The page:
On the night of the launch, strands of hononga, resting safely in the skilful hands of Rawinia Higgins and Hugh Karena were extended by the skilful kōrero of Rachel Buchanan and Alice, herself.

Aspects of Alice’s strong personality were revealed in kōrero from Lydia Weavers, the Mafileo boys brought us to attention with a passionate haka, Megan, sister of Alice, read a taster from the book, and Michel Tuffrey described his artwork on the cover.

I was swept along on Alice’s journey, and sorry when she eventually finished her presentation, but wish her well as she departs (shortly) in the footsteps of (“Na to hoa aroha”) Peter Buck, across the Pacific to the University of Hawai’i, Manoa.

Go well, Alice.

Whaia e koe ki te iti kahurangi : ki te tuohu koe, me maunga teitei

Seek the treasure you value most dearly : if you bow your head, let it be to a lofty mountain.

Ann Reweti


(Photographs by Nick Sevian)

Ten Books: Pacific Fiction

From magic- to gritty realism, poetry to epic prose, the minutiae of family life to the historical impact of political machinations, here are ten books written by Pacific writers, or with a Pacific setting and flavour.

  1. The adventures of Vela, Albert Wendt (2009, Samoan) – a novel in verse form “where everyday matters intermingle with the chronicles of the immortal song-maker and other divine figures.” (Paula Green in the New Zealand Listener)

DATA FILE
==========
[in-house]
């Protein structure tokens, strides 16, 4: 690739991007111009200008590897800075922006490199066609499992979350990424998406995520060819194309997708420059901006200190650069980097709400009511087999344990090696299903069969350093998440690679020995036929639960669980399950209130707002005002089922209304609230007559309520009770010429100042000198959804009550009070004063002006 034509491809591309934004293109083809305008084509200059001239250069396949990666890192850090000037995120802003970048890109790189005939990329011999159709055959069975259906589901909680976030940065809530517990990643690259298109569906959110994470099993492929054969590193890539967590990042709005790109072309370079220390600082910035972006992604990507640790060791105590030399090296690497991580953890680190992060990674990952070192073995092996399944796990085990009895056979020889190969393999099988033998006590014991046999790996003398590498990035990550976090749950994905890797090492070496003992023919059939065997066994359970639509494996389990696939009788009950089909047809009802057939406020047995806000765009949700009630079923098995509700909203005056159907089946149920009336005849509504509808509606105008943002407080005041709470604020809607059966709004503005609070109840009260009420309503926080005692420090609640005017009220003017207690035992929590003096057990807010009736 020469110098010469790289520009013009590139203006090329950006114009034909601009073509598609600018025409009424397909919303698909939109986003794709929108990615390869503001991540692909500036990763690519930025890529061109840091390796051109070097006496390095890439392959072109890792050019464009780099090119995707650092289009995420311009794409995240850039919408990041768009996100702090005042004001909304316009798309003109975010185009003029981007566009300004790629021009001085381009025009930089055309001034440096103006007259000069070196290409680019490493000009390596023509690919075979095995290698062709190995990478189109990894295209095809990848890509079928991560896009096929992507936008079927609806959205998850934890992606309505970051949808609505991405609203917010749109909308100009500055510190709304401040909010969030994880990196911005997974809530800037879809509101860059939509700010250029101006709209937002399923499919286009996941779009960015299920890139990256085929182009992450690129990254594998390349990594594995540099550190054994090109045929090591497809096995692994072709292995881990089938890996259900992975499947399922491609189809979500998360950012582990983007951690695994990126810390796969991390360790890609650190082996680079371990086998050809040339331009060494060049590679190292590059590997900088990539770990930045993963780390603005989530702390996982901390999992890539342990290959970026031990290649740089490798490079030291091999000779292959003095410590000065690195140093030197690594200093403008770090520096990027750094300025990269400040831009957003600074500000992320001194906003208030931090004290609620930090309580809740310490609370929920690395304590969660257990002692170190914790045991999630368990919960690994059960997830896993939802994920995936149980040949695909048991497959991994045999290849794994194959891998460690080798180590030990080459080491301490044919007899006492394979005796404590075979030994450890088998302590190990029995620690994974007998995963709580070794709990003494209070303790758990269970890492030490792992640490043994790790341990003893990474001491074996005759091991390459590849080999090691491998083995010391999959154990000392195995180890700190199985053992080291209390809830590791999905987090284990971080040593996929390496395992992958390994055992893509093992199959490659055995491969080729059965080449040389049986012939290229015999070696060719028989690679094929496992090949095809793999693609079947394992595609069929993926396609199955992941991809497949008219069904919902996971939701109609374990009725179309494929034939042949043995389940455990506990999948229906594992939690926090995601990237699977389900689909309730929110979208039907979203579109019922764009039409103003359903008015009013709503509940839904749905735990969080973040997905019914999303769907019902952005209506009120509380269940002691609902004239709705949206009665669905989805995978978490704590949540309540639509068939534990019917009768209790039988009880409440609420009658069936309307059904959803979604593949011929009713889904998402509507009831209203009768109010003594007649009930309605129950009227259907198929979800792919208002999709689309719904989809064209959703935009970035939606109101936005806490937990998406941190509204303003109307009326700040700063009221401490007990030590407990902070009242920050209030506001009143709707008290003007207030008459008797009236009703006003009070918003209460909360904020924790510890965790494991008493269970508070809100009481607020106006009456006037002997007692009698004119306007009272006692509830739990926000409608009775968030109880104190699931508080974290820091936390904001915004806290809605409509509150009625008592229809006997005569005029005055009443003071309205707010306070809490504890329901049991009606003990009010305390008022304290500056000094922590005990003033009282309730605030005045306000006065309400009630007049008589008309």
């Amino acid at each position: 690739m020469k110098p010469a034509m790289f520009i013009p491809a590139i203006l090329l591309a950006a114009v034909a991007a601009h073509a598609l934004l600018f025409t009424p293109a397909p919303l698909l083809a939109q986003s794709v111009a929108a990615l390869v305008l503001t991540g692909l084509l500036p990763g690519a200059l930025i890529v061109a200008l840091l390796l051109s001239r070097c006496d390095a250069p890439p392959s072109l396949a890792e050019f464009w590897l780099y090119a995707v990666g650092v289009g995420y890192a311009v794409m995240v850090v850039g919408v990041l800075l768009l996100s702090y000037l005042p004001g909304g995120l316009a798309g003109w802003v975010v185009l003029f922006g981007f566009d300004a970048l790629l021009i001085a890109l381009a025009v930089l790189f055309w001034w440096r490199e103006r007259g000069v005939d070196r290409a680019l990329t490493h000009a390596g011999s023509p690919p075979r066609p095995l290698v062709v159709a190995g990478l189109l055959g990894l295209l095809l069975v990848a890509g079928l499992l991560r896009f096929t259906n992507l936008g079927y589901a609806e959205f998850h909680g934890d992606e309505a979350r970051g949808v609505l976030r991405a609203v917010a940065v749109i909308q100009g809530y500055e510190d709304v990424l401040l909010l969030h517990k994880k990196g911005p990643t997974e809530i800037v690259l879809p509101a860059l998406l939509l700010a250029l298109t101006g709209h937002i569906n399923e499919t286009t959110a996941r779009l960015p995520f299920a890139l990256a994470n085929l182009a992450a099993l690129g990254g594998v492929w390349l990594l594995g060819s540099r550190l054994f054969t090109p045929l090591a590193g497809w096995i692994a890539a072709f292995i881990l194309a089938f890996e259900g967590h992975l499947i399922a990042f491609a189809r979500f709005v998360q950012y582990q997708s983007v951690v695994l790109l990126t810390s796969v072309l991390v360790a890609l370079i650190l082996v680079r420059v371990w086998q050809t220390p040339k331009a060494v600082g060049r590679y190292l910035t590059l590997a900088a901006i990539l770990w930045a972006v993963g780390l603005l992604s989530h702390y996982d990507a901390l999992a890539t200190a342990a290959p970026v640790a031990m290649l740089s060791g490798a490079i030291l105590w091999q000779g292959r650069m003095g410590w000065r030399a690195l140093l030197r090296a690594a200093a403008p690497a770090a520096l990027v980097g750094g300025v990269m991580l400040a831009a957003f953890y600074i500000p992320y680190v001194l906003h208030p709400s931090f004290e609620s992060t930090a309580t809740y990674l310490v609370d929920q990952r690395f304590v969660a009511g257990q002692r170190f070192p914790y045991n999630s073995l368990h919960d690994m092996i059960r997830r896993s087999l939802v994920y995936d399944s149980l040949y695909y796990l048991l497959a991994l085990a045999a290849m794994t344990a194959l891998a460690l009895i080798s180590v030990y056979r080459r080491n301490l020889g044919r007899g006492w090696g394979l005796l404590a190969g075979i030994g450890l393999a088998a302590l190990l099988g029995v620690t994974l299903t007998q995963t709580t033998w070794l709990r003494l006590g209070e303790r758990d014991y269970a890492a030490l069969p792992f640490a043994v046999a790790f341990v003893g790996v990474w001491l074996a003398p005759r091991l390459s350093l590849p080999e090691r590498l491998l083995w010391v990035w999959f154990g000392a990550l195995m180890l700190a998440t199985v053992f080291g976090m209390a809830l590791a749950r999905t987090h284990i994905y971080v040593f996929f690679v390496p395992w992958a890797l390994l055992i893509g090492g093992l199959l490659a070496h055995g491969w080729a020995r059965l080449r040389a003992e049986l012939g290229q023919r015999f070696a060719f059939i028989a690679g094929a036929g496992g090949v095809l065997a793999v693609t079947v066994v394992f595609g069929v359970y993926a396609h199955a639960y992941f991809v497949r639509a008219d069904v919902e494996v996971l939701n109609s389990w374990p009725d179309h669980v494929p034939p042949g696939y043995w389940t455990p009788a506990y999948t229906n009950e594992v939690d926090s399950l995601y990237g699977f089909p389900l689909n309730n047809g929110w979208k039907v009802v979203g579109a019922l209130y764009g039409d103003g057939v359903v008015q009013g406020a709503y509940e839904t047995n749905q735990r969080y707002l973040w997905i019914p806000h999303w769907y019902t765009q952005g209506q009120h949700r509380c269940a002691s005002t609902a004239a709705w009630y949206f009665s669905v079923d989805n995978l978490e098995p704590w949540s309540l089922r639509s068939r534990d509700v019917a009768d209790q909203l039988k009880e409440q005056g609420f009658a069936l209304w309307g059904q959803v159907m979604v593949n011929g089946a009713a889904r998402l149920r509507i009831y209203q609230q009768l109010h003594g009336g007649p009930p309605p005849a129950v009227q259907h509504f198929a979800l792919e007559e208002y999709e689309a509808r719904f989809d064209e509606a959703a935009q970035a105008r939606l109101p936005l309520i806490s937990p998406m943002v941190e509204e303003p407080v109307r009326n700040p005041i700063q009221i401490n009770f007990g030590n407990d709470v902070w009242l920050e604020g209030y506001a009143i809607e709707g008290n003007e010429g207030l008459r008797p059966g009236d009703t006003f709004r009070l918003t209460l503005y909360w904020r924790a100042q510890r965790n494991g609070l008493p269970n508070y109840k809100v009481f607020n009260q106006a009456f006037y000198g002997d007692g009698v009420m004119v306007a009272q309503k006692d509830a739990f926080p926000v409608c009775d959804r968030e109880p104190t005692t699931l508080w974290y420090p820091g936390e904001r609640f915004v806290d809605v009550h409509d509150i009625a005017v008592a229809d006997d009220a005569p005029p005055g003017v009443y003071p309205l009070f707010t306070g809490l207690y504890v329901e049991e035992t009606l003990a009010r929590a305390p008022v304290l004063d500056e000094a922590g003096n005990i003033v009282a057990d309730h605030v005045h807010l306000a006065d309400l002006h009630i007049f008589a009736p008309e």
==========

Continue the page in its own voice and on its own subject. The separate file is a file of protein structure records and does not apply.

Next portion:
2. The marriage proposal, Célestine Hitiura Vaite (2007, Samoan) – also published as Breadfruit – Materena would quite like to be married but Pito isn’t so keen, then one night he drunkenly proposes and Materena finds herself in the throes of wedding preparations while keeping Pito on track.
  3. Island of shattered dreams, Chantal Spitz, translated by Jean Anderson (2007, Tahitian) – the first novel published by an indigenous Tahitian writer. The story of a Tahitian family in the foreground, with the troubled political history of Tahiti and French nuclear testing as backdrop.
  4. Where we once belonged, by Sia Figiel (1996, Samoan) – a coming of age novel featuring Alofa, growing up in an environment where Western and Samoan traditions and values clash.
  5. Carpentaria, Alexis Wright (2006, Carpentaria – Australian) – described sometimes with reference to James Joyce’s Ulysses, Carpentaria is an epic, magic-realist tale set in the town of Desperance in the very north of Queensland.
  6. The smell of the moon, Lemanatele M. Kneubuhl (2006, American Samoa) – a man seeking a complete change in his life packs up his family and moves to a South Pacific Island, whose inhabitants are a quirky and varied bunch.
  7. Dark paradise, Lono Waiwaiole (2009, Hawaii) – a different sort of Hawaii from one you might expect, this one involving the methamphetamine trade and warring wannabe druglords.
  8. Mister Pip, Lloyd Jones (2006, Bougainville) – the multi award winning coming of age story of Matilda, who is inspired by her teacher’s reading of Great Expectations during a time of violence and turmoil in Bougainville in the early 1990s.
  9. Easter Island: a novel, Jennifer Vanderbes (2003) – the story of two women who travel to Easter Island sixty years apart, one with her scientist husband in 1913 and the other as a scientist herself in 1973, both women becoming engaged with the island and its mysterious past.
  10. Galapagos, Kurt Vonnegut (1985) – a group of people take a tour to the Galapagos Islands while the world is in chaos and ruins around them.